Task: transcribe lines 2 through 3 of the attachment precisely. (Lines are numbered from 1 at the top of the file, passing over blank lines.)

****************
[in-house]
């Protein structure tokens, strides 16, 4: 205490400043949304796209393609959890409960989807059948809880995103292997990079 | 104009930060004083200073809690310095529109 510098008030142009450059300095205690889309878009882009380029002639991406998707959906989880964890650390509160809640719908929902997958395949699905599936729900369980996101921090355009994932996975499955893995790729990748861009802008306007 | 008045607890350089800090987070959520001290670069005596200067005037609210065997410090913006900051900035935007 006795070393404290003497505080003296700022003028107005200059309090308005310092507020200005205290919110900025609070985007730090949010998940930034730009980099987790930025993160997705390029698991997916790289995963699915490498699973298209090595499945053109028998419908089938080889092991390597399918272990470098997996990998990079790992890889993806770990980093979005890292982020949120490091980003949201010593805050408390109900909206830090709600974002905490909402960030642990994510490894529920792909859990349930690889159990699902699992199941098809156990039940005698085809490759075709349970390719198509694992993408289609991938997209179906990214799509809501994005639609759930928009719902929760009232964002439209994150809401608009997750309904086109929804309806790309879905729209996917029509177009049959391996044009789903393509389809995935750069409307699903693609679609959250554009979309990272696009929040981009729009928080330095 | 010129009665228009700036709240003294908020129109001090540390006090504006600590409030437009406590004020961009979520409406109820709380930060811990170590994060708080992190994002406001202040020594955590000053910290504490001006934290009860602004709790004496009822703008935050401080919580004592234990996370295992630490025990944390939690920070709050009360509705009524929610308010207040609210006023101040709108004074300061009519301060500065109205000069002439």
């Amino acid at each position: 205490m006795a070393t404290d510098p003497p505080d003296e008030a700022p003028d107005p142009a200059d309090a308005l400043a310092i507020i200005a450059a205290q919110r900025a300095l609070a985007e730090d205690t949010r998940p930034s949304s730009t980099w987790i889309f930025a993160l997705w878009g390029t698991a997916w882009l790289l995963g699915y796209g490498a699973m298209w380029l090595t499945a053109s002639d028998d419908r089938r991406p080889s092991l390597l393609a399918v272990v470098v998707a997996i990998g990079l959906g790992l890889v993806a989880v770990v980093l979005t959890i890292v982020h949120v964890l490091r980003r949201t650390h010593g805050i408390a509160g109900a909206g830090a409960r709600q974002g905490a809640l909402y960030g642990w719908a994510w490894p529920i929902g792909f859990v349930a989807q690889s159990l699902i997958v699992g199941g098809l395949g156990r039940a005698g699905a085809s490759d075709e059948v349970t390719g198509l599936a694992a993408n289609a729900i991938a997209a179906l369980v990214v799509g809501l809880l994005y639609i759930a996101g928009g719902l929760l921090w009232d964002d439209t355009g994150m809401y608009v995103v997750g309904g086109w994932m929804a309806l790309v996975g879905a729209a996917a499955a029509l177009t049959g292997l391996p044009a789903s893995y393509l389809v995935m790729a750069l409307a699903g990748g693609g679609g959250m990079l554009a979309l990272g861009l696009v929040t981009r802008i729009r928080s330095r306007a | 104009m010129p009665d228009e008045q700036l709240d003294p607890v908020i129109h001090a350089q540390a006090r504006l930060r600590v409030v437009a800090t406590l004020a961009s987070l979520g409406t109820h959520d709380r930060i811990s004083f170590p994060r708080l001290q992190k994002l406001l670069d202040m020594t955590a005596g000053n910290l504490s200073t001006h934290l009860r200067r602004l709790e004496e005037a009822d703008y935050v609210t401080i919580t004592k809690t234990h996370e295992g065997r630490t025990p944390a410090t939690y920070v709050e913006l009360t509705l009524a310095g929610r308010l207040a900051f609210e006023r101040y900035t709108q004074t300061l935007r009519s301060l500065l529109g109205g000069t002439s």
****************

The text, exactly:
């Protein structure tokens, strides 16, 4: 205490400043949304796209393609959890409960989807059948809880995103292997990079 | 104009930060004083200073809690310095529109 510098008030142009450059300095205690889309878009882009380029002639991406998707959906989880964890650390509160809640719908929902997958395949699905599936729900369980996101921090355009994932996975499955893995790729990748861009802008306007 | 008045607890350089800090987070959520001290670069005596200067005037609210065997410090913006900051900035935007 006795070393404290003497505080003296700022003028107005200059309090308005310092507020200005205290919110900025609070985007730090949010998940930034730009980099987790930025993160997705390029698991997916790289995963699915490498699973298209090595499945053109028998419908089938080889092991390597399918272990470098997996990998990079790992890889993806770990980093979005890292982020949120490091980003949201010593805050408390109900909206830090709600974002905490909402960030642990994510490894529920792909859990349930690889159990699902699992199941098809156990039940005698085809490759075709349970390719198509694992993408289609991938997209179906990214799509809501994005639609759930928009719902929760009232964002439209994150809401608009997750309904086109929804309806790309879905729209996917029509177009049959391996044009789903393509389809995935750069409307699903693609679609959250554009979309990272696009929040981009729009928080330095 | 010129009665228009700036709240003294908020129109001090540390006090504006600590409030437009406590004020961009979520409406109820709380930060811990170590994060708080992190994002406001202040020594955590000053910290504490001006934290009860602004709790004496009822703008935050401080919580004592234990996370295992630490025990944390939690920070709050009360509705009524929610308010207040609210006023101040709108004074300061009519301060500065109205000069002439």
């Amino acid at each position: 205490m006795a070393t404290d510098p003497p505080d003296e008030a700022p003028d107005p142009a200059d309090a308005l400043a310092i507020i200005a450059a205290q919110r900025a300095l609070a985007e730090d205690t949010r998940p930034s949304s730009t980099w987790i889309f930025a993160l997705w878009g390029t698991a997916w882009l790289l995963g699915y796209g490498a699973m298209w380029l090595t499945a053109s002639d028998d419908r089938r991406p080889s092991l390597l393609a399918v272990v470098v998707a997996i990998g990079l959906g790992l890889v993806a989880v770990v980093l979005t959890i890292v982020h949120v964890l490091r980003r949201t650390h010593g805050i408390a509160g109900a909206g830090a409960r709600q974002g905490a809640l909402y960030g642990w719908a994510w490894p529920i929902g792909f859990v349930a989807q690889s159990l699902i997958v699992g199941g098809l395949g156990r039940a005698g699905a085809s490759d075709e059948v349970t390719g198509l599936a694992a993408n289609a729900i991938a997209a179906l369980v990214v799509g809501l809880l994005y639609i759930a996101g928009g719902l929760l921090w009232d964002d439209t355009g994150m809401y608009v995103v997750g309904g086109w994932m929804a309806l790309v996975g879905a729209a996917a499955a029509l177009t049959g292997l391996p044009a789903s893995y393509l389809v995935m790729a750069l409307a699903g990748g693609g679609g959250m990079l554009a979309l990272g861009l696009v929040t981009r802008i729009r928080s330095r306007a | 104009m010129p009665d228009e008045q700036l709240d003294p607890v908020i129109h001090a350089q540390a006090r504006l930060r600590v409030v437009a800090t406590l004020a961009s987070l979520g409406t109820h959520d709380r930060i811990s004083f170590p994060r708080l001290q992190k994002l406001l670069d202040m020594t955590a005596g000053n910290l504490s200073t001006h934290l009860r200067r602004l709790e004496e005037a009822d703008y935050v609210t401080i919580t004592k809690t234990h996370e295992g065997r630490t025990p944390a410090t939690y920070v709050e913006l009360t509705l009524a310095g929610r308010l207040a900051f609210e006023r101040y900035t709108q004074t300061l935007r009519s301060l500065l529109g109205g000069t002439s």